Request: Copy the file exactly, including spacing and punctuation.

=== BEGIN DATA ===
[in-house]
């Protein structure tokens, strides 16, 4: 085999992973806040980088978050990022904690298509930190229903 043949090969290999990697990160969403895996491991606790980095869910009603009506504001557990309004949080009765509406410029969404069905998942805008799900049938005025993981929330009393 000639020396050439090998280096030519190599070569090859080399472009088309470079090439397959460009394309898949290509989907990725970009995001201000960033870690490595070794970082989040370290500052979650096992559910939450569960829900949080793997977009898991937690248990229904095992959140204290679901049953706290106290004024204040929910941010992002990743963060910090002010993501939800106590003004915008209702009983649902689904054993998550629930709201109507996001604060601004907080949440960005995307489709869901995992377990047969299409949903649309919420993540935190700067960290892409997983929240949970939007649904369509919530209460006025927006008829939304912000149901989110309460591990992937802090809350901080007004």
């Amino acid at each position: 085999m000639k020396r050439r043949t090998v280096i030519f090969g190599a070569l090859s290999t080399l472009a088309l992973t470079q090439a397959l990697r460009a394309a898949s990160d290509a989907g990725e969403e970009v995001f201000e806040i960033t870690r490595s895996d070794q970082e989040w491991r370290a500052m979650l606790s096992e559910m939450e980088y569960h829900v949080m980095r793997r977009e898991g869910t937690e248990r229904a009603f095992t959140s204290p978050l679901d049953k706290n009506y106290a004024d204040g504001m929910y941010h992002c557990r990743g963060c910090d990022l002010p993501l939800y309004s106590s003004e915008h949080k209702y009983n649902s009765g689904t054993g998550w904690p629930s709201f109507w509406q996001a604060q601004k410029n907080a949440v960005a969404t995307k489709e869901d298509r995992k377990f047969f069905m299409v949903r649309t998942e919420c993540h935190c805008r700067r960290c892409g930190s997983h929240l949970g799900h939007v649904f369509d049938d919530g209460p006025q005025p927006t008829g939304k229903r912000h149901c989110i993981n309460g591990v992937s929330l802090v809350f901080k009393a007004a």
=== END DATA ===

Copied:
[in-house]
């Protein structure tokens, strides 16, 4: 085999992973806040980088978050990022904690298509930190229903 043949090969290999990697990160969403895996491991606790980095869910009603009506504001557990309004949080009765509406410029969404069905998942805008799900049938005025993981929330009393 000639020396050439090998280096030519190599070569090859080399472009088309470079090439397959460009394309898949290509989907990725970009995001201000960033870690490595070794970082989040370290500052979650096992559910939450569960829900949080793997977009898991937690248990229904095992959140204290679901049953706290106290004024204040929910941010992002990743963060910090002010993501939800106590003004915008209702009983649902689904054993998550629930709201109507996001604060601004907080949440960005995307489709869901995992377990047969299409949903649309919420993540935190700067960290892409997983929240949970939007649904369509919530209460006025927006008829939304912000149901989110309460591990992937802090809350901080007004």
């Amino acid at each position: 085999m000639k020396r050439r043949t090998v280096i030519f090969g190599a070569l090859s290999t080399l472009a088309l992973t470079q090439a397959l990697r460009a394309a898949s990160d290509a989907g990725e969403e970009v995001f201000e806040i960033t870690r490595s895996d070794q970082e989040w491991r370290a500052m979650l606790s096992e559910m939450e980088y569960h829900v949080m980095r793997r977009e898991g869910t937690e248990r229904a009603f095992t959140s204290p978050l679901d049953k706290n009506y106290a004024d204040g504001m929910y941010h992002c557990r990743g963060c910090d990022l002010p993501l939800y309004s106590s003004e915008h949080k209702y009983n649902s009765g689904t054993g998550w904690p629930s709201f109507w509406q996001a604060q601004k410029n907080a949440v960005a969404t995307k489709e869901d298509r995992k377990f047969f069905m299409v949903r649309t998942e919420c993540h935190c805008r700067r960290c892409g930190s997983h929240l949970g799900h939007v649904f369509d049938d919530g209460p006025q005025p927006t008829g939304k229903r912000h149901c989110i993981n309460g591990v992937s929330l802090v809350f901080k009393a007004a």